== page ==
The bottom line of sustainability — how to make a profit in the new carbon economy — will be the focus of Carbon Reduction & Trading Expo and Conference when it runs from March 31 to April 2 in Melbourne.
The event is the first of its kind in Australia and aims to demystify carbon management ahead of the introduction of the carbon trading scheme next July.
“Business is crying out for someone to pull it all together for them,” says expo organiser, Marie Kinsella of Australian Exhibitions & Conferences.
“Most of the conference presenters and exhibitors I’ve spoken with say Australian SMEs have put carbon management in the ‘too-hard’ basket. You can’t blame them. Even the experts are struggling with the implications of the new carbon economy.
“The Expo and Conference will boil it all down into the practical steps businesses must take to deal with the demands they’ll face from government, suppliers and customers when this new regime begins in 15 months’ time.”
Although only large emitters will be caught under the carbon trading scheme from July next year, Leon Young, co-founder of sustainability education firm Change2, says businesses of all shapes and sizes need to act immediately.
“A common mistake business owners make is to think that if they aren’t one of the 1,000 biggest emitters, the CPRS won’t affect them,” Young says.
“If you have a customer that is included in the CPRS you will be directly affected. The carbon emissions generated by your product or service form part of the supply chain, and therefore you’ll be expected to account for them.
“It is critical that all businesses understand what the low carbon economy will mean for them and start educating their staff. This can be an opportunity or a risk for business. At the moment, no one needs more risk,” Young said.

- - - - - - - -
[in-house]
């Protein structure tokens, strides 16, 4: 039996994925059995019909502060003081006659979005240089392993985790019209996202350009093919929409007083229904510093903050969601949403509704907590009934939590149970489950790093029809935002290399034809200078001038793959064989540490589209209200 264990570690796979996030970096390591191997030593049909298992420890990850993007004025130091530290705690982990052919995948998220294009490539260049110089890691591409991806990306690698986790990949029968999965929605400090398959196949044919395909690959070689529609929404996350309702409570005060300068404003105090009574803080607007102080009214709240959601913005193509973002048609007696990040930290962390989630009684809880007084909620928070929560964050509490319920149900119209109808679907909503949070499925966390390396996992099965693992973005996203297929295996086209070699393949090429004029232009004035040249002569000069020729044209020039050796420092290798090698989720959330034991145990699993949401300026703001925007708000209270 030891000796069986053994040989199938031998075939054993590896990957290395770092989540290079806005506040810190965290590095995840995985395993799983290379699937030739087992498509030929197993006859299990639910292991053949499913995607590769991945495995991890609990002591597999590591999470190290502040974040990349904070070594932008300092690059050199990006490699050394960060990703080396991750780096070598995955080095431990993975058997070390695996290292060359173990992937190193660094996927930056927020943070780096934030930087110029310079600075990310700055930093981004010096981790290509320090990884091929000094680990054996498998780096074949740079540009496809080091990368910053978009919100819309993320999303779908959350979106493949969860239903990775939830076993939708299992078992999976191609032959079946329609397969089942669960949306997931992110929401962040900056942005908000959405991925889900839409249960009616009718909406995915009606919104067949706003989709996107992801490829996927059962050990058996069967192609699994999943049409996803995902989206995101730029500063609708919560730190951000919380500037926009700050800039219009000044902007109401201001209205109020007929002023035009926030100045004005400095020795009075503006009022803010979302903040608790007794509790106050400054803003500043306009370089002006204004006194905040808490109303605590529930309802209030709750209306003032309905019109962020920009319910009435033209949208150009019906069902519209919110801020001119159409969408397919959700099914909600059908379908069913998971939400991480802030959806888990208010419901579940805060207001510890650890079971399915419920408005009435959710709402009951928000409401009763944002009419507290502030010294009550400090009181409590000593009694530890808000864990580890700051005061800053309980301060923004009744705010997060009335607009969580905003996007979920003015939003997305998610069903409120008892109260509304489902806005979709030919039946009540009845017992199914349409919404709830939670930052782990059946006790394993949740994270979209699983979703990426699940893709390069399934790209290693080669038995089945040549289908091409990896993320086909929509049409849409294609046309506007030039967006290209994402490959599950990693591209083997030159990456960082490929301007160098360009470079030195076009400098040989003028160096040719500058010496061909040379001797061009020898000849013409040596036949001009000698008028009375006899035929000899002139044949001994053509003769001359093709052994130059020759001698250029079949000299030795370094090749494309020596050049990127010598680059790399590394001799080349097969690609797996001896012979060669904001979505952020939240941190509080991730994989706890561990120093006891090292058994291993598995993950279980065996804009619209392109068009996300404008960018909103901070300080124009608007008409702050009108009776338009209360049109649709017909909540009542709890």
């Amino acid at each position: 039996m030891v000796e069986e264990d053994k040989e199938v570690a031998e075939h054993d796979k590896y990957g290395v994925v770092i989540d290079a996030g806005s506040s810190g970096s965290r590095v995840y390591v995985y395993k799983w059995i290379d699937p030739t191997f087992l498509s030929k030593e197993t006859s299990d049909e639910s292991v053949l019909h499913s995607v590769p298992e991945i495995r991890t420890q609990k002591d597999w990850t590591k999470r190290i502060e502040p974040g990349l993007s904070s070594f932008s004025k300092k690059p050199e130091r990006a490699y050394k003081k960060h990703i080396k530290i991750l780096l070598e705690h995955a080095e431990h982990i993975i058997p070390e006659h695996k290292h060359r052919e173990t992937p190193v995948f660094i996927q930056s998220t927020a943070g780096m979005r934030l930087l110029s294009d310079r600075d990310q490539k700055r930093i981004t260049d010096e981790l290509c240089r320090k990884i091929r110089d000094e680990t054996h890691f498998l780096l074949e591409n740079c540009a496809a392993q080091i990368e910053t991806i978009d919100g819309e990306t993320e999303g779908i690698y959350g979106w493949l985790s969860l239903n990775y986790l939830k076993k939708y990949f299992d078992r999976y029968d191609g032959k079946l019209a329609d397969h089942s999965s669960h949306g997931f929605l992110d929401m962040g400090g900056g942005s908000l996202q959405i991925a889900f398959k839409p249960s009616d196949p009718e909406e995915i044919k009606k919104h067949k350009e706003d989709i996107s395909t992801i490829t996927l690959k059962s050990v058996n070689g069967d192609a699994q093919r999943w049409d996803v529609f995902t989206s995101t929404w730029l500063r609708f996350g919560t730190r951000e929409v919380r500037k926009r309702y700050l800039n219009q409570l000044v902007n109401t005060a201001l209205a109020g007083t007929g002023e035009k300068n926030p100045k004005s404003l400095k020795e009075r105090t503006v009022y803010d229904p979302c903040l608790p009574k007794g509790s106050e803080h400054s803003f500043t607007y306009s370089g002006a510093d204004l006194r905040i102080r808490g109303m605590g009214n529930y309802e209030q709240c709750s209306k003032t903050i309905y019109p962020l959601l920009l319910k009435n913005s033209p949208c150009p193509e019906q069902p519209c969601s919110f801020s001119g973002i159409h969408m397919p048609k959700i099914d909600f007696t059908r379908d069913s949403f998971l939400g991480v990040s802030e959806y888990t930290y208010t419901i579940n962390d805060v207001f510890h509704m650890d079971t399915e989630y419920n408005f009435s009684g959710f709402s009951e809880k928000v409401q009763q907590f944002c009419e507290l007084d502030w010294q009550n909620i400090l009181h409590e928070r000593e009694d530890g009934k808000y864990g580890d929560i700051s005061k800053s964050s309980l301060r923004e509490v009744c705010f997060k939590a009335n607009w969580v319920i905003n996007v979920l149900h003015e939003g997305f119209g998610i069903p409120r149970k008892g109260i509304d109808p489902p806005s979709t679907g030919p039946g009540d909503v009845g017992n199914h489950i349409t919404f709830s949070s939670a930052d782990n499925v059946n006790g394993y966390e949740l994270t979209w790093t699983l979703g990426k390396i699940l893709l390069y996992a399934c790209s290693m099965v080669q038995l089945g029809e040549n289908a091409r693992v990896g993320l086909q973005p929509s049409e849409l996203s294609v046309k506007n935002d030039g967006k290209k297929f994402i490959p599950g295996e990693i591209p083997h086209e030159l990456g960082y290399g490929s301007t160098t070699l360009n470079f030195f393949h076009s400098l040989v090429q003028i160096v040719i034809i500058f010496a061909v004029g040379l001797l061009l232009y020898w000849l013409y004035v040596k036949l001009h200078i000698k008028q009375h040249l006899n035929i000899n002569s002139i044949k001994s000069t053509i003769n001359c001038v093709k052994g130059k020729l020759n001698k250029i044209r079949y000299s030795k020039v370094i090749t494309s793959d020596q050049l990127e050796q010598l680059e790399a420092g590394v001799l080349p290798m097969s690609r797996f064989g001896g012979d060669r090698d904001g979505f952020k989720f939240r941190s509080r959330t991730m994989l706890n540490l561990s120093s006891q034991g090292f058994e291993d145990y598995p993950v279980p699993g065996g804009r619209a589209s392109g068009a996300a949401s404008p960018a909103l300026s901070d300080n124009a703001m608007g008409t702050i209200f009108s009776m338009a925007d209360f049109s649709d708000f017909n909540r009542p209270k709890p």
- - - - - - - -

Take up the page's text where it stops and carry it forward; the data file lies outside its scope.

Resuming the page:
“Given the state of the economy, now is the time to move. Many of the easiest changes business can make to reduce their carbon footprint also result in immediate and direct savings. This is particularly true when it comes to changing the behaviour and practices of staff.”
Young is one of the speakers to host eleven open forum sessions at the Carbon Reduction & Trading Expo, addressing topics that range from how to become carbon neutral to workplace education.
Complementing the free advice, the expo will showcase technology capable of generating power from wind, water, solar and even effluent.
Energy saving devices will stretch from efficient LED lights through to nanotechnology.
The concurrent Carbon Reduction & Trading Conference will feature an extensive line-up of high-profile speakers, including the Department of Climate Change assistant secretary, Anthea Harris, who will present an update on CPRS legislation and what it means for business, plus experts from Sustainability Victoria, the Climate Change Institute, CHOICE, the Australian Competition and Consumer Commission, Origin Energy, Coffey Environments and the National Australia Bank.
The Carbon Reduction & Trading Expo and Conference will be held at the Melbourne Exhibition Centre from March 31 to April 2.
For more information, visit www.actexpo.com.au or phone Australian Exhibitions & Conferences on (03) 9654 7773.